Transgender youth will continue to have access to gender-affirming medical care, provided the veto survives an override early next year.
Transgender youth will continue to have access to gender-affirming care in Wisconsin after Democratic Gov. Tony Evers, as promised, vetoed a Republican bill that would have banned medical transition for those under 18.
“This was obviously a bill that was begging for a veto … (and) messing with people’s lives,” he said at a closed ceremony on Wednesday morning, surrounded by 80 opponents of the bill including trans youth, health care providers and LGBTQ+ advocates — the “biggest veto” crowd he said he’d ever seen.
Afterward, Evers handed his veto pen to Charlie Werner, a teenager wearing a hat crocheted in the blue, pink and white of the trans flag.
“This type of legislation, and the rhetoric beget by pursuing it, harms LGBTQ people and kids’ mental health, emboldens anti-LGBTQ hate and violence and threatens the safety and dignity of LGBTQ Wisconsinites,” read his veto message.
Evers joins five other governors in the nation who have rejected bills banning gender-affirming care for trans youth. Legislatures overrode those vetoes in all but one, Kansas. Wisconsin Republicans, just two Assembly members short of a supermajority, could override the veto later this session if even three Assembly Democrats are absent.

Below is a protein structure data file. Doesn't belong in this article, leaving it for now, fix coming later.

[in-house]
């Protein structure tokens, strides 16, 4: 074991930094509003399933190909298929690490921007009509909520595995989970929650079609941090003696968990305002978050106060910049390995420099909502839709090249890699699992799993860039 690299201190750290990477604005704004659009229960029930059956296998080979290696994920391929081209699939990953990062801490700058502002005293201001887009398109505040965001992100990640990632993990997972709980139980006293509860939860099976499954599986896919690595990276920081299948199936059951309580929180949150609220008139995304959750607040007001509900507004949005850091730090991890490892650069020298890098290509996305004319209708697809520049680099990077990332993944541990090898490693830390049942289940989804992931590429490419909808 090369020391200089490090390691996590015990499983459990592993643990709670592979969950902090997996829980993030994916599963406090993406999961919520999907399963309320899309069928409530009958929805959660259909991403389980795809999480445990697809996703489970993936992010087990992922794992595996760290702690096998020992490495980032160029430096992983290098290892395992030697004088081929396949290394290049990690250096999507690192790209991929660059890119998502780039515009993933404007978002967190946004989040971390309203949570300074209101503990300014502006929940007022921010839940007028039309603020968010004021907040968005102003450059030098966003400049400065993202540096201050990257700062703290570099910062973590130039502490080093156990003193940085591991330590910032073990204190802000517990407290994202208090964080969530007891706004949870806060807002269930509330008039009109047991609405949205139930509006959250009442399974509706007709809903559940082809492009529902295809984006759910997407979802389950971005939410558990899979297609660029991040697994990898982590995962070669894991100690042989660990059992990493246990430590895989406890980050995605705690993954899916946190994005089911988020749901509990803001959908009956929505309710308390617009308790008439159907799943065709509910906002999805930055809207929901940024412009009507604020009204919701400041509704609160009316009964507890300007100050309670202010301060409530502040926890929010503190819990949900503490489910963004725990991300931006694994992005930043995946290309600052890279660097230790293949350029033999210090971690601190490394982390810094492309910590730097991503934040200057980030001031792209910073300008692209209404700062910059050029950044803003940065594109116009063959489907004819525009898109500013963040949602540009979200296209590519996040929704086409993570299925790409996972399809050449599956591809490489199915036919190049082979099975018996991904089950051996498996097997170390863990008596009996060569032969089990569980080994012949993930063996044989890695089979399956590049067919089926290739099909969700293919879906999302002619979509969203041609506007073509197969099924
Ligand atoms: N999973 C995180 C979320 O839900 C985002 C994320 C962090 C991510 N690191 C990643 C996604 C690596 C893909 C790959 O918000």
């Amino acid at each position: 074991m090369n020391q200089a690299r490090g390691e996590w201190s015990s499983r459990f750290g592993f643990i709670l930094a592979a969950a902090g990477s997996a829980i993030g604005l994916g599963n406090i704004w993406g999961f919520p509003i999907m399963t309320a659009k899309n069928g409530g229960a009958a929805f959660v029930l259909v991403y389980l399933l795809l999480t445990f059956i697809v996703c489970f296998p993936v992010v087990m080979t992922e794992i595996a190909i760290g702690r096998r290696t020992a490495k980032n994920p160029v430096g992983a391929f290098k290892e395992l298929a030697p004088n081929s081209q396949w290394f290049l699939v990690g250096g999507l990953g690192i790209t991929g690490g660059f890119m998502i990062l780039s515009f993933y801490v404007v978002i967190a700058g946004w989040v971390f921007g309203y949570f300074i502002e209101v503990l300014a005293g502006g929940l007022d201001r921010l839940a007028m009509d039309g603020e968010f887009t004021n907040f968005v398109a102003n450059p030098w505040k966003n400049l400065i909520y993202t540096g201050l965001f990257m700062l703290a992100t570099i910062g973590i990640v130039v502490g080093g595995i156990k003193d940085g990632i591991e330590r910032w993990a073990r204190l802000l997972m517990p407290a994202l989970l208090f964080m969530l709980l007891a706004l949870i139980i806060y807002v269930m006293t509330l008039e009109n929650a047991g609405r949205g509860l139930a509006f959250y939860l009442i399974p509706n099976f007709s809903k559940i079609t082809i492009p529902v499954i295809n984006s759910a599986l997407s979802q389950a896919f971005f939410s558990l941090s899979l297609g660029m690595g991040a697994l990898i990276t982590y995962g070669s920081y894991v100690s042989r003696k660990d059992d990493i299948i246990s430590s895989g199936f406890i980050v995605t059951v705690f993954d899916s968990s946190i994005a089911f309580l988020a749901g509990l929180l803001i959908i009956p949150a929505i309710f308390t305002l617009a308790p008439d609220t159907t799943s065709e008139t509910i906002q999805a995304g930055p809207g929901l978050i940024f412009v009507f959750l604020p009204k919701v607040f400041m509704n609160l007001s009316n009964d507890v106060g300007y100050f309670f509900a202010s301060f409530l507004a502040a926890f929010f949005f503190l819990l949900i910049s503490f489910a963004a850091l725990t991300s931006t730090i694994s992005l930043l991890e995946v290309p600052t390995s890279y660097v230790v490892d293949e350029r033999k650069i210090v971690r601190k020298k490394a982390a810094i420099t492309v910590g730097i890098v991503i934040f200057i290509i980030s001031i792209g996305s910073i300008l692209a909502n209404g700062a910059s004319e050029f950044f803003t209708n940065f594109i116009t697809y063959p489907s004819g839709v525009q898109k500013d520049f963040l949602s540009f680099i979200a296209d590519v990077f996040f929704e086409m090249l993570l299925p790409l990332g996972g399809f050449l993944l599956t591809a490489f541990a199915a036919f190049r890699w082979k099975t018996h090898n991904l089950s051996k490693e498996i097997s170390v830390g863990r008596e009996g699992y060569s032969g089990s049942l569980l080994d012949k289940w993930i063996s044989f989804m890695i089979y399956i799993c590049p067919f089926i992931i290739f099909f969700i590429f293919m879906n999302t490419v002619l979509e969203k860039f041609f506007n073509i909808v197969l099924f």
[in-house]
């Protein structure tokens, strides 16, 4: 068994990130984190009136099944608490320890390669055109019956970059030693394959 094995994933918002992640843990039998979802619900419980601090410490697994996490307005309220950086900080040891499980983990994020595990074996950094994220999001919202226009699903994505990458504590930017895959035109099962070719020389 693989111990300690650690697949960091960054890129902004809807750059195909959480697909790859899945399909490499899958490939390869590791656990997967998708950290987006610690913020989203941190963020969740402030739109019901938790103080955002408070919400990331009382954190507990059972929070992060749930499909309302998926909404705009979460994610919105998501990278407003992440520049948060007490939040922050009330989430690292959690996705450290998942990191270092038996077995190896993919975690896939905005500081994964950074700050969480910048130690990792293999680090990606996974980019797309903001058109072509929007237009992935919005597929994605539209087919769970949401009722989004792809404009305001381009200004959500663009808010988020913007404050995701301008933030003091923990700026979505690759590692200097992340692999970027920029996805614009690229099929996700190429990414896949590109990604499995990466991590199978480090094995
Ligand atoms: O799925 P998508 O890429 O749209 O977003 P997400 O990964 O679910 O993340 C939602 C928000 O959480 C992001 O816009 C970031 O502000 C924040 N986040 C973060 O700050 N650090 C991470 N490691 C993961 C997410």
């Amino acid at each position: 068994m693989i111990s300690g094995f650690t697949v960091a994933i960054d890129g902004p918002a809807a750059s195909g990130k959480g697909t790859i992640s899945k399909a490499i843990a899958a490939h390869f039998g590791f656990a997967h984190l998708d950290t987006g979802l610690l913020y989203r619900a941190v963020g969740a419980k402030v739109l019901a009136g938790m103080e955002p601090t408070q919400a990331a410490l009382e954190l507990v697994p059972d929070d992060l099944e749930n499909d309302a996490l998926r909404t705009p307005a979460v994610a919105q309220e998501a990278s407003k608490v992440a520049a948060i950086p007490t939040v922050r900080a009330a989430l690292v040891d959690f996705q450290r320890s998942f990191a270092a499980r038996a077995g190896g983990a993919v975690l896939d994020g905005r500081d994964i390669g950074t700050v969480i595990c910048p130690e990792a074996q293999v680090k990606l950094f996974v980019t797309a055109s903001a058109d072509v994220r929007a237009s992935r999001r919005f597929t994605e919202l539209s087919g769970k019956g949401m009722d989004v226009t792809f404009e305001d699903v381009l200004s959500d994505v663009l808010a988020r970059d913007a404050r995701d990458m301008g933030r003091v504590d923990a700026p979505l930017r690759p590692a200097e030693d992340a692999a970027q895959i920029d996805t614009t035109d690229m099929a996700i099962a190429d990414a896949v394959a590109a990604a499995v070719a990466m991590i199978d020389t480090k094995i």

Senate Majority Leader Devin LeMahieu, R-Oostburg, told Wisconsin Watch in a Wednesday interview that his caucus has not specifically discussed overriding Evers’ veto of the gender-affirming care ban.
Generally speaking, LeMahieu said, Republicans in the state Senate — who hold a two-thirds majority in the chamber — would be open to overriding a veto if Assembly Republicans were able to do so. He said he did not have concerns about enacting rejected legislation into law even if Assembly Republicans were only able to override a veto using procedural maneuvers.